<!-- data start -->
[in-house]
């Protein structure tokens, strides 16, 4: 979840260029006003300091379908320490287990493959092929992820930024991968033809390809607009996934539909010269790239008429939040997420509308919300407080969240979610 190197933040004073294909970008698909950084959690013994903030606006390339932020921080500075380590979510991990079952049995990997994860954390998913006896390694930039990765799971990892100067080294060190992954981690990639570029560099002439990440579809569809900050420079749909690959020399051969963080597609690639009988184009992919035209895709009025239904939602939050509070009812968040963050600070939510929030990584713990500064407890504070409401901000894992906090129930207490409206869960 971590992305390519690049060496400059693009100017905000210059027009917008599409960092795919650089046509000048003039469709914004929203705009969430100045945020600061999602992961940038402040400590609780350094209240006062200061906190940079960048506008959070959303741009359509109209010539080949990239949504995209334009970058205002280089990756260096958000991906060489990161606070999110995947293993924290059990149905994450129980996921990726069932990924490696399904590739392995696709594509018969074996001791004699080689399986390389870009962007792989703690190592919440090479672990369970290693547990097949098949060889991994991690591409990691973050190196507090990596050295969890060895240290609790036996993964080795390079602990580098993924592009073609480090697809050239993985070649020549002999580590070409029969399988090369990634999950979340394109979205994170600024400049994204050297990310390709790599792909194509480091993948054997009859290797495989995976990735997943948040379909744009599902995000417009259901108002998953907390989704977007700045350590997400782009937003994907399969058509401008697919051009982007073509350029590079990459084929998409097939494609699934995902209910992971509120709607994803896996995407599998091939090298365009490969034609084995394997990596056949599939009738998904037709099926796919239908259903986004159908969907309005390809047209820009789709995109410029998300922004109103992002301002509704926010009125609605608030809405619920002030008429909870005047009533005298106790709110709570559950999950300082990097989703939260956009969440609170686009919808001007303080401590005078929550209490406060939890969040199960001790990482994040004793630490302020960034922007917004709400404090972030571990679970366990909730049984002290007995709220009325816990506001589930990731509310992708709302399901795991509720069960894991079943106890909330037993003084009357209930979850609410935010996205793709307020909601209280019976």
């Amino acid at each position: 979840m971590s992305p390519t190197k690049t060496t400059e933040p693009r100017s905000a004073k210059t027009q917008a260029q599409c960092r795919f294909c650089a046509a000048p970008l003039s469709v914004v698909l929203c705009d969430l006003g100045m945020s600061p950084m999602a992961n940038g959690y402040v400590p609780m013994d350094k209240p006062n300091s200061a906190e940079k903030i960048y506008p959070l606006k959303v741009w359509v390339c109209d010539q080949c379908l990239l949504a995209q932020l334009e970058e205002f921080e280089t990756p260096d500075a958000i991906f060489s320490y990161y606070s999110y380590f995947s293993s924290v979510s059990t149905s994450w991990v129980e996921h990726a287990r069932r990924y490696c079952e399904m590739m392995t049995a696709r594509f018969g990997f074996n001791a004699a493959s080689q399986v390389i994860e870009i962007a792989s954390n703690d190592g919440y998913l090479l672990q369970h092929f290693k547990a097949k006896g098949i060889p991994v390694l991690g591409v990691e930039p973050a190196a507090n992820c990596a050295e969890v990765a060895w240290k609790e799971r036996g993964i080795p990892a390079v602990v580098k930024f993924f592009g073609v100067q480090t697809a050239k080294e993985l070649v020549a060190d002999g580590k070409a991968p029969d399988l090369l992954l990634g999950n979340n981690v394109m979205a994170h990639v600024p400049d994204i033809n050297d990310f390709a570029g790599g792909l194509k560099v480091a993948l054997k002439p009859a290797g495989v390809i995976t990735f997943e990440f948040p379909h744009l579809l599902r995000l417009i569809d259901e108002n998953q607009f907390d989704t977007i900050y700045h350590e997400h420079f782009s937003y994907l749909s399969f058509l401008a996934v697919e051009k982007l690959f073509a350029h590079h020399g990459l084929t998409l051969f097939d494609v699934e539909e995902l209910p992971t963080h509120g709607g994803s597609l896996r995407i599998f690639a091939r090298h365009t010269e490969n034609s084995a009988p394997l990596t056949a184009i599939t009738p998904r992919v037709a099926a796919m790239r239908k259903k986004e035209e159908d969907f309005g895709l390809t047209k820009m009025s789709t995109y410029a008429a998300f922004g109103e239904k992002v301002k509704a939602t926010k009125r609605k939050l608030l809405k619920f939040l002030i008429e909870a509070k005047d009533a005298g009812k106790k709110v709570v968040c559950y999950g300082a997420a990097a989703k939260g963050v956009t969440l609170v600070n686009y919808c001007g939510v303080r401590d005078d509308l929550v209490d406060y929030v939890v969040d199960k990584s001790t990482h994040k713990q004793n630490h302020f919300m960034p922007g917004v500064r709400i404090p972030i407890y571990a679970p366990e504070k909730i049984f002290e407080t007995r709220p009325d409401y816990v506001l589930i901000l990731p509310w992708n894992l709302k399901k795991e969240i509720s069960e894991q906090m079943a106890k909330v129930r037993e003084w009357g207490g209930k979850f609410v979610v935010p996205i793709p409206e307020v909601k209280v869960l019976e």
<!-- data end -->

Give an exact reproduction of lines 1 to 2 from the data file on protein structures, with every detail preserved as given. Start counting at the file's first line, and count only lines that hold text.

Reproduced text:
[in-house]
């Protein structure tokens, strides 16, 4: 979840260029006003300091379908320490287990493959092929992820930024991968033809390809607009996934539909010269790239008429939040997420509308919300407080969240979610 190197933040004073294909970008698909950084959690013994903030606006390339932020921080500075380590979510991990079952049995990997994860954390998913006896390694930039990765799971990892100067080294060190992954981690990639570029560099002439990440579809569809900050420079749909690959020399051969963080597609690639009988184009992919035209895709009025239904939602939050509070009812968040963050600070939510929030990584713990500064407890504070409401901000894992906090129930207490409206869960 971590992305390519690049060496400059693009100017905000210059027009917008599409960092795919650089046509000048003039469709914004929203705009969430100045945020600061999602992961940038402040400590609780350094209240006062200061906190940079960048506008959070959303741009359509109209010539080949990239949504995209334009970058205002280089990756260096958000991906060489990161606070999110995947293993924290059990149905994450129980996921990726069932990924490696399904590739392995696709594509018969074996001791004699080689399986390389870009962007792989703690190592919440090479672990369970290693547990097949098949060889991994991690591409990691973050190196507090990596050295969890060895240290609790036996993964080795390079602990580098993924592009073609480090697809050239993985070649020549002999580590070409029969399988090369990634999950979340394109979205994170600024400049994204050297990310390709790599792909194509480091993948054997009859290797495989995976990735997943948040379909744009599902995000417009259901108002998953907390989704977007700045350590997400782009937003994907399969058509401008697919051009982007073509350029590079990459084929998409097939494609699934995902209910992971509120709607994803896996995407599998091939090298365009490969034609084995394997990596056949599939009738998904037709099926796919239908259903986004159908969907309005390809047209820009789709995109410029998300922004109103992002301002509704926010009125609605608030809405619920002030008429909870005047009533005298106790709110709570559950999950300082990097989703939260956009969440609170686009919808001007303080401590005078929550209490406060939890969040199960001790990482994040004793630490302020960034922007917004709400404090972030571990679970366990909730049984002290007995709220009325816990506001589930990731509310992708709302399901795991509720069960894991079943106890909330037993003084009357209930979850609410935010996205793709307020909601209280019976």